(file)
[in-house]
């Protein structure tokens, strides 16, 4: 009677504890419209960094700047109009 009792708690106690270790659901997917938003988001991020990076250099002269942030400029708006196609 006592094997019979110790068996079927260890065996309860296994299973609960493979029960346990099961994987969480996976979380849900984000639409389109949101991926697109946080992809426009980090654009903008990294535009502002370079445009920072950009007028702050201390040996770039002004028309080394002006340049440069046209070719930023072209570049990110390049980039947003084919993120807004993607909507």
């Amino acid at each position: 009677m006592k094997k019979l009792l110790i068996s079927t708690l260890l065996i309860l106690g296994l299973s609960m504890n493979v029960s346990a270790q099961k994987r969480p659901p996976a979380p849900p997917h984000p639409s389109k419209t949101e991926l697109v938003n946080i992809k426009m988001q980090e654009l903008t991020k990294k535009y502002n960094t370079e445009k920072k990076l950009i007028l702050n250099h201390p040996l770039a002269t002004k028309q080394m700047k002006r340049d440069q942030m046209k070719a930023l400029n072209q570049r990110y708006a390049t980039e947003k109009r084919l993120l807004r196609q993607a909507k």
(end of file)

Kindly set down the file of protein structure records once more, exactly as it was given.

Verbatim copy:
[in-house]
């Protein structure tokens, strides 16, 4: 009677504890419209960094700047109009 009792708690106690270790659901997917938003988001991020990076250099002269942030400029708006196609 006592094997019979110790068996079927260890065996309860296994299973609960493979029960346990099961994987969480996976979380849900984000639409389109949101991926697109946080992809426009980090654009903008990294535009502002370079445009920072950009007028702050201390040996770039002004028309080394002006340049440069046209070719930023072209570049990110390049980039947003084919993120807004993607909507």
């Amino acid at each position: 009677m006592k094997k019979l009792l110790i068996s079927t708690l260890l065996i309860l106690g296994l299973s609960m504890n493979v029960s346990a270790q099961k994987r969480p659901p996976a979380p849900p997917h984000p639409s389109k419209t949101e991926l697109v938003n946080i992809k426009m988001q980090e654009l903008t991020k990294k535009y502002n960094t370079e445009k920072k990076l950009i007028l702050n250099h201390p040996l770039a002269t002004k028309q080394m700047k002006r340049d440069q942030m046209k070719a930023l400029n072209q570049r990110y708006a390049t980039e947003k109009r084919l993120l807004r196609q993607a909507k």